Harvey at Notting Hill Arts Club
Notting Hill Arts Club, December 1999
[photo by D.Nicoll]

Harvey Williams hails from Newlyn, just outside Penzance, at the western tip of Cornwall. He made his first recordings over ten years ago, using the pseudonym Another Sunny Day. Under this name he released half a dozen singles on Sarah Records - including two of the first ten releases on the label (one of these being the infamous and much misunderstood Anorak City flexidisc) - and picked up a couple of Single of the Week awards in the weekly music press along the way. All of these releases were later collected by Sarah onto the best-selling London Weekend compilation. There was also a one-off 7" on Bob Stanley's Caff label, featuring covers of Orchestral Manoeuvres In The Dark's Genetic Engineering and The Bee Gee's Kilburn Towers.

After his fourth Another Sunny Day release, Harvey joined fellow Sarah act The Field Mice as lead-guitarist, keyboardist and occasional vocalist. And then, after The Field Mice split in 1991, Harvey played a similar role in the new 5-piece line-up of another Sarah act, Blueboy. It was also around this time that, for his solo work, he decided to drop not just his trademark guitar sound, in favour of a much more keyboard-based approach, but also the Another Sunny Day moniker. In 1994 the mini-album Rebellion - which Melody Maker refused to review on the grounds that it was only 15 minutes long - became the first work to be released under his own name, and to demonstrate this new musical direction.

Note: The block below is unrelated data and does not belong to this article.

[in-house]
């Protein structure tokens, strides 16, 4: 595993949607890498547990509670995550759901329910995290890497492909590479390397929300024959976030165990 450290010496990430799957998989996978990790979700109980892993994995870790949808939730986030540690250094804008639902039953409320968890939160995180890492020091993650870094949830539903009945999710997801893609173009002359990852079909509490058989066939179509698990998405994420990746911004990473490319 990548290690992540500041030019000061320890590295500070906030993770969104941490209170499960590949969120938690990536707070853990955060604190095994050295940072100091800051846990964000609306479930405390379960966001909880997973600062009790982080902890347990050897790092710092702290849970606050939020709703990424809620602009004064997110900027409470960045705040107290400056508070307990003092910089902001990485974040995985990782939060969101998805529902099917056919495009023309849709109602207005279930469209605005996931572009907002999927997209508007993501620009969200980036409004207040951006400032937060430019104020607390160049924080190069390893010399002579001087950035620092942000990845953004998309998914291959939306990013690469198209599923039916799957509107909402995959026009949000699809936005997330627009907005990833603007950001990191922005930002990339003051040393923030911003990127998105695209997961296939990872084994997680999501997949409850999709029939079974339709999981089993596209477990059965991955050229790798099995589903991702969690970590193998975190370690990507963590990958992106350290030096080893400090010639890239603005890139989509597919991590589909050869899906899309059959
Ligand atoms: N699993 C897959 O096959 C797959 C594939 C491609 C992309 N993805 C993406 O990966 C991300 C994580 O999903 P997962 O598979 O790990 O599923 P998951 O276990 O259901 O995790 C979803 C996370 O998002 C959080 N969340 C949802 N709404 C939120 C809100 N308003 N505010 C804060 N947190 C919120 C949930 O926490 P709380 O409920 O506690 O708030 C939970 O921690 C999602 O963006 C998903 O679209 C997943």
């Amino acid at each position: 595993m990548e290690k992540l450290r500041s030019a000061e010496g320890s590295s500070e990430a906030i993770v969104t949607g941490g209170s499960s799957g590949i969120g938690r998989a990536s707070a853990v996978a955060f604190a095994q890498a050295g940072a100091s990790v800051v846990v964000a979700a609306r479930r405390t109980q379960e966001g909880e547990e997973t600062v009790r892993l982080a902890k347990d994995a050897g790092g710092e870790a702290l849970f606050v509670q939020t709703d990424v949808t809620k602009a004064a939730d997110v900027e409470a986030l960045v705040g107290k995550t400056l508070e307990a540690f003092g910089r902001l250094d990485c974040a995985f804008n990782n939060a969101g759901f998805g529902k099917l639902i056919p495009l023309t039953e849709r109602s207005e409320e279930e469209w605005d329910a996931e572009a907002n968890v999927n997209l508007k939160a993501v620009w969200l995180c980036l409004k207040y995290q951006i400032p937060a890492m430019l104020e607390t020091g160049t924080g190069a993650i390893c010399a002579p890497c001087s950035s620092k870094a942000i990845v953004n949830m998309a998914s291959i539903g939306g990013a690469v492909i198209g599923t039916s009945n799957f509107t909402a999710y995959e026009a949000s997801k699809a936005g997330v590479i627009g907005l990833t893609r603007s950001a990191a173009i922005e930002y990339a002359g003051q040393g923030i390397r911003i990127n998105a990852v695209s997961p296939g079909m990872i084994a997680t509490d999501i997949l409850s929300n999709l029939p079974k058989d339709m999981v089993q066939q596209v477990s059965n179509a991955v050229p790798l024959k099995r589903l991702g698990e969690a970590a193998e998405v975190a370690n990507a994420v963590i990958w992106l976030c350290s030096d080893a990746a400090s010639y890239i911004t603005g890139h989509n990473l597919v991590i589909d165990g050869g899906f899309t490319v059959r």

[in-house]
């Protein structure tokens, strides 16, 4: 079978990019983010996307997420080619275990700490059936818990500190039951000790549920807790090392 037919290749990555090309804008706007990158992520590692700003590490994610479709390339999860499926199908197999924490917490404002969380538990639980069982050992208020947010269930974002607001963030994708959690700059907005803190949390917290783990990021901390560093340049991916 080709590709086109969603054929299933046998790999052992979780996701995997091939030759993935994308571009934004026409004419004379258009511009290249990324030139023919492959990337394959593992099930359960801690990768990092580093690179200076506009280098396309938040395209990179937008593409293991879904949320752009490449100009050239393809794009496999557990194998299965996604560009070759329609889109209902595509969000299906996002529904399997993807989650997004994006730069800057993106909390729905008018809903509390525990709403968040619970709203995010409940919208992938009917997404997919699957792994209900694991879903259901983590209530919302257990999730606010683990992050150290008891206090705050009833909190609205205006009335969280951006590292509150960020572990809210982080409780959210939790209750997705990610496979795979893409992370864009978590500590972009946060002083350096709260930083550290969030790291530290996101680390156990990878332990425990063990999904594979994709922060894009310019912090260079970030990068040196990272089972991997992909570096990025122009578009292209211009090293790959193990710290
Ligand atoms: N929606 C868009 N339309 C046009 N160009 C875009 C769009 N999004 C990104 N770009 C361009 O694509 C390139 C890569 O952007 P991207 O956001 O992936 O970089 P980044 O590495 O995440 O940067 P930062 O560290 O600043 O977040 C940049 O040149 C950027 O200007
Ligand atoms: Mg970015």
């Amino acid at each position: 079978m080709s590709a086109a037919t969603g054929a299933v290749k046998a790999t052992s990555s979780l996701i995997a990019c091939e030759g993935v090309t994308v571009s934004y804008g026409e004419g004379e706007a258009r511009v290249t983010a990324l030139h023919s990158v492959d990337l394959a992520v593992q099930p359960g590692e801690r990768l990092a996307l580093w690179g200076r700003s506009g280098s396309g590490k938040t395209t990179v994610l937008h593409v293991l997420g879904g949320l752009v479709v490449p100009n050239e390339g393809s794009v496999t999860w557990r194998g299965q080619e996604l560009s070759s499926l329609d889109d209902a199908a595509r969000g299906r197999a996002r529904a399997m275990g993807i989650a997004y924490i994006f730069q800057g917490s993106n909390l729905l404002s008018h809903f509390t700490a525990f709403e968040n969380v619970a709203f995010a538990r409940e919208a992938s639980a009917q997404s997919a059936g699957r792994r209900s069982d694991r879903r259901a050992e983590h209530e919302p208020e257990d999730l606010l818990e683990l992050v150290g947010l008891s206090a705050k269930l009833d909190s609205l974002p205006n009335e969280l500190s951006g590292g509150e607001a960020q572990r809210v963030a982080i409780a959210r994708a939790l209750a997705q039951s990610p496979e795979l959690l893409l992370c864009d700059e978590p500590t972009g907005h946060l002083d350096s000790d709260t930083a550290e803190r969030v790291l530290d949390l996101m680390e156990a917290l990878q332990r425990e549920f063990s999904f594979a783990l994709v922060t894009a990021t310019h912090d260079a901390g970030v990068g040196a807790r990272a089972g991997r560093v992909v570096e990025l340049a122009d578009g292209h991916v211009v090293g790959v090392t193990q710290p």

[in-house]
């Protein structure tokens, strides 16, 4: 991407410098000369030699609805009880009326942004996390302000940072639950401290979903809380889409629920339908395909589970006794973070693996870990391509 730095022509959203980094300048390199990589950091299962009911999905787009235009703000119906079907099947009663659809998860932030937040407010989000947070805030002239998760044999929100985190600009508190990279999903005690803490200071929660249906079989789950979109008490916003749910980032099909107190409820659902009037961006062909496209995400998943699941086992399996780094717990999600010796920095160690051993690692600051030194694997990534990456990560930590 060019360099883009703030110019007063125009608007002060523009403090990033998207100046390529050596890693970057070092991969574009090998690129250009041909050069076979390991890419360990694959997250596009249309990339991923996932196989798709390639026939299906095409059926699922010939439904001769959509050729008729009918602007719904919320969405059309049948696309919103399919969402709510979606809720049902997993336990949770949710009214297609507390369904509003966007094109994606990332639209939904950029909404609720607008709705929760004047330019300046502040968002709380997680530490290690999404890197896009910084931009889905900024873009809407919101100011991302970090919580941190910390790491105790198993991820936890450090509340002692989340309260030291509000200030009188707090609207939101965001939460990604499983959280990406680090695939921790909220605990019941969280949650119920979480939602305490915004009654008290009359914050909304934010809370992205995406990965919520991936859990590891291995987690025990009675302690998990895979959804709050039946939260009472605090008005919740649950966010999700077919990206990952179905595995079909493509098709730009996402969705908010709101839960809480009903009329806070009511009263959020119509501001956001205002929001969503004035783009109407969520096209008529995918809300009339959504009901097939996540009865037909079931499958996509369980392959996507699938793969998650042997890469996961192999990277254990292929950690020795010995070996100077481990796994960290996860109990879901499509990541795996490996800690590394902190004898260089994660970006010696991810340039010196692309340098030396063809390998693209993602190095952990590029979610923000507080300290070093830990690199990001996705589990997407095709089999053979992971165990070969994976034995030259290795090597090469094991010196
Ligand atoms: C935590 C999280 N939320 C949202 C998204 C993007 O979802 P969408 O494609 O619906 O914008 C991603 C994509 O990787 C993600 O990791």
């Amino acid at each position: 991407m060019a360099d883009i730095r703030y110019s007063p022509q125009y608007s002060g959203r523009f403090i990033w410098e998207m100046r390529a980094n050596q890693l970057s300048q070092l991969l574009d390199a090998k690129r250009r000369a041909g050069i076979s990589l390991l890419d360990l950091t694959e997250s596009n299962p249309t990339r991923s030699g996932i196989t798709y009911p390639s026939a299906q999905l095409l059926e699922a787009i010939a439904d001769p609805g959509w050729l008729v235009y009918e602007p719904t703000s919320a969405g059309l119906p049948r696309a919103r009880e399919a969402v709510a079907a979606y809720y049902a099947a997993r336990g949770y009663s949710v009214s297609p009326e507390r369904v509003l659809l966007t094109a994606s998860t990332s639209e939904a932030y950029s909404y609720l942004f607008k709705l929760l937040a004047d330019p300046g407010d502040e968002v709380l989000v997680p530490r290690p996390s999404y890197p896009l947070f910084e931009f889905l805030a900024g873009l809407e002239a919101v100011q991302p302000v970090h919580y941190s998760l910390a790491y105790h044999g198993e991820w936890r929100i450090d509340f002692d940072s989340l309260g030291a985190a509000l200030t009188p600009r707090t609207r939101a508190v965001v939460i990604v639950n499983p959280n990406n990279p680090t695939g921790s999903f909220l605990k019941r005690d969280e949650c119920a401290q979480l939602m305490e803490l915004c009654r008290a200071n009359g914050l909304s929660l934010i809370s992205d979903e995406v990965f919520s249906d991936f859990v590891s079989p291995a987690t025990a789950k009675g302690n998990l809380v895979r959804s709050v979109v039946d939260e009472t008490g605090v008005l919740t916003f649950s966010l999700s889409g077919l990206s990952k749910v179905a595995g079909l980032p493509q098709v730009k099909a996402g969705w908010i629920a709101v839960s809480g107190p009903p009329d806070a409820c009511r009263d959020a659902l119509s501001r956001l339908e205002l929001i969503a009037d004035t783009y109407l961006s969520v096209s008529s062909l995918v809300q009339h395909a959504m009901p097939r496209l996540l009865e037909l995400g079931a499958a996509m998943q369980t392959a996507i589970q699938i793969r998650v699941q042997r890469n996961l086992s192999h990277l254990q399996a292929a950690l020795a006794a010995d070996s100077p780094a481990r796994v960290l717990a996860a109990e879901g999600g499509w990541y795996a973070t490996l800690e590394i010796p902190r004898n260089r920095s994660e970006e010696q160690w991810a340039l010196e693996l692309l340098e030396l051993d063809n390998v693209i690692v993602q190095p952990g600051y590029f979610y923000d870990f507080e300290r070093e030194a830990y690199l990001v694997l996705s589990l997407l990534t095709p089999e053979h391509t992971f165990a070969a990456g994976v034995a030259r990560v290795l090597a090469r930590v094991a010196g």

Following the demise of Sarah Records, Harvey played briefly with Trembling Blue Stars - live, on record, and on a session they recorded for Mark Radcliffe's Radio 1 show (over the years, he's also done session work for bands as disparate as St.Etienne and Shampoo) - but did not do any more solo recording until the end of 1998, when he went back into the studio to create the mini-album California, released by Shinkansen the following May.

The eight songs on California were still essentially keyboard pieces, but now other instruments - cello, clarinet, violin, flute and flugelhorn - made an appearance, and there was even one guitar-led number, Everything's Alright. The album was produced by Ian Catt, and Amelia Fletcher of Heavenly/Marine Research guested on vocals on opening track Cindy's Been And Gone.

In 1999 Harvey was joined for live work by Josh Gennet (formerly of U.S. band Holiday), and in October the duo embarked on a short tour of Sweden, playing to enthusiastic crowds and being interviewed by national press and TV. In December 1999, Harvey and Josh supported Trembling Blue Stars at the Notting Hill Arts Club, and Harvey has since agreed to re-join Trembling Blue Stars as guitarist, keyboardist and programmer. Meanwhile, there should hopefully be some more Harvey recordings later this year...

Trafalgar Square, 1993